Is Russia Retiring the Kuznetsov? Likely Not Yet
Latest photos of Russia’s only aircraft carrier raised questions about its rumored retirement
Photos of the Russian navy’s sole aircraft carrier, the “Admiral Kuznetsov,” surfaced on April 20, 2019, clearly showing that repair work had been completed on its main deck.
The only Soviet-era Russian aircraft carrier has been mocked for its inefficiency for some time, especially after its deployment to Syria. The ship, often referred to as the pride of the country’s navy, was scheduled to undergo renovations in 2018 and to remain in service, yet the process was disrupted due to an accident while in dry dock.
On October 29, 2018, a crane from the dry dock crashed into and punctured the ship’s main deck. On February 7, 2019, the DFRLab confirmed the damage using open-source analysis. The cause of the incident remains unknown, as the Novaya Gazeta media outlet contested the official statement of the Russian government. While the government stated that electrical failure caused the incident, Novaya Gazeta claimed that the ship had suffered an accident while responding to a U.S. aircraft carrier operating near the coast of Norway.
The hole on the main deck, which Business Insider reported as measuring 4 by 5 meters, had kept the Kuznetsov at the dock for months. On April 8, the first reports of the possible retirement of the Russian aircraft carrier by the Russian navy appeared in Western media.
These reports were based on a story by Russian media outlet Izvestia, citing an anonymous Russian military source. According to the source, “Not everyone considers the continuation of repair to be appropriate. There are different opinions.” The source continued, stating that some in the navy favored scrapping the carrier altogether in order to invest the funds in other navy assets instead. Reports of the Kuznetsov’s possible retirement also received some coverage in the Western media, which highlighted the Russian military’s struggle to maintain an operational and modern aircraft carrier in its fleet.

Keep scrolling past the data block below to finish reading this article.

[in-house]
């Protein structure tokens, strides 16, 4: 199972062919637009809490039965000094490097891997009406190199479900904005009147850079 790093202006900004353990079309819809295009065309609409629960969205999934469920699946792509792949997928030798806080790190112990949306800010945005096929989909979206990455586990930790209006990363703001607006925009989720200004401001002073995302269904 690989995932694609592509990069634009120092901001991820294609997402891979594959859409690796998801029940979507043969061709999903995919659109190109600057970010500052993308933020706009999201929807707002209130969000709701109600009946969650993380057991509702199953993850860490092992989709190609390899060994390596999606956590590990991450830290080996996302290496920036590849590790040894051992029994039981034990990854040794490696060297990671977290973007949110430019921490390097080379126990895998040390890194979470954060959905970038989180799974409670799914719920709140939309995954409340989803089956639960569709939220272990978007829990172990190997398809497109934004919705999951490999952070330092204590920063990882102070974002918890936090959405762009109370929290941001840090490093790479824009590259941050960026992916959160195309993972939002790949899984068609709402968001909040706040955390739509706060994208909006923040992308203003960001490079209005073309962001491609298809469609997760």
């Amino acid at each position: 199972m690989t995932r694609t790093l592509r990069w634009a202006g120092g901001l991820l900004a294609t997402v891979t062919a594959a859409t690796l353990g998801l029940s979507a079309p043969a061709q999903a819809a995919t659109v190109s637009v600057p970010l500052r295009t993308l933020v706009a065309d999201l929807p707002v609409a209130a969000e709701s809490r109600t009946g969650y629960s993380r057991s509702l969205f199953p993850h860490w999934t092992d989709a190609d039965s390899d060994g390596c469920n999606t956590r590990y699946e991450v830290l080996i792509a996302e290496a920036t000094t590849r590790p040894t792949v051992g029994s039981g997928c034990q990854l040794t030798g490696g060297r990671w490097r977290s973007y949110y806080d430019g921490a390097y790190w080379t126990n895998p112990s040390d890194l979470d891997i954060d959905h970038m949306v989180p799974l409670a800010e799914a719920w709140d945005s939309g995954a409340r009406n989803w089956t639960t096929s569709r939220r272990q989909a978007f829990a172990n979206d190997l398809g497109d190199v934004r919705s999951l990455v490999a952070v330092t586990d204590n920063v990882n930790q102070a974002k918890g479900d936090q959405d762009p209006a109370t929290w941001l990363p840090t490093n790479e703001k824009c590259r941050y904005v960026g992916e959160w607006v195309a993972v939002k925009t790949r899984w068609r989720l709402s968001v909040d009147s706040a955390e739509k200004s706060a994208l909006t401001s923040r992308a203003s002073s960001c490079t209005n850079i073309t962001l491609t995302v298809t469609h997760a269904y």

On April 20, the latest images of the Kuznetsov surfaced on Russian social media network VKontakte (VK). The main deck of the ship had undergone significant repairs, indicating that navy officials had decided to keep the ship in commission. Scrapping the Kuznetsov, which Russian media often refers to as the pride of the country’s navy, would likely deal a significant blow to morale and diminish Russia’s position as a regional naval superpower.
Two photos of the Kuznetsov appeared on the VK profile of Roman Saponkov on April 20, 2019. These photos showed the Kuznetsov docked in its permanent position, at which it was last seen on October 29. At that time, it still had a crane attached to the deck. In the recent photos, however, the color of the main deck was rust brown, and no holes nor cranes were visible. These photos suggested that the surface of the deck was under repair.
The geolocation of these images confirmed the ship was docked in exactly the same place as on October 29, 2018. Nonetheless, a mobile crane platform was photographed close to the ship, further suggesting that the ship had undergone repairs.
The surfaced pictures were of high enough quality that they showed what repairs had been made to the ship. Two large areas, adding up to at least 70 percent of the total main deck area, appeared to be covered in rust-colored metal, likely as a result of repairing the deck surface. The same colored areas appeared in satellite imagery on March 28, 2019, suggesting that the surfaced photos were genuine.
By using the daily satellite imagery, the DFRLab assessed the status of the repairs to the ship. Planet.com did not have any images of the area in the period from November 2018 to February 2019, limiting the scope of analysis.
In October 2018, the ship was still in the dry docks while on February 2019, it was in its permanent docking area with a mobile crane platform next to it. Due to the low quality of the image from February 2019, the DFRLab could not determine if the repair process had commenced at that time. The first brown spots, however, were already visible on the main deck. The latest available satellite image from the end of March showed that most of the deck’s surface was already covered in brown.
This progress in what is evidently a large-scale repair job suggests that the Russian Navy has decided to invest in repairing its most prestigious, if not most effective, asset, even at the cost of repairing a large proportion of its flight deck.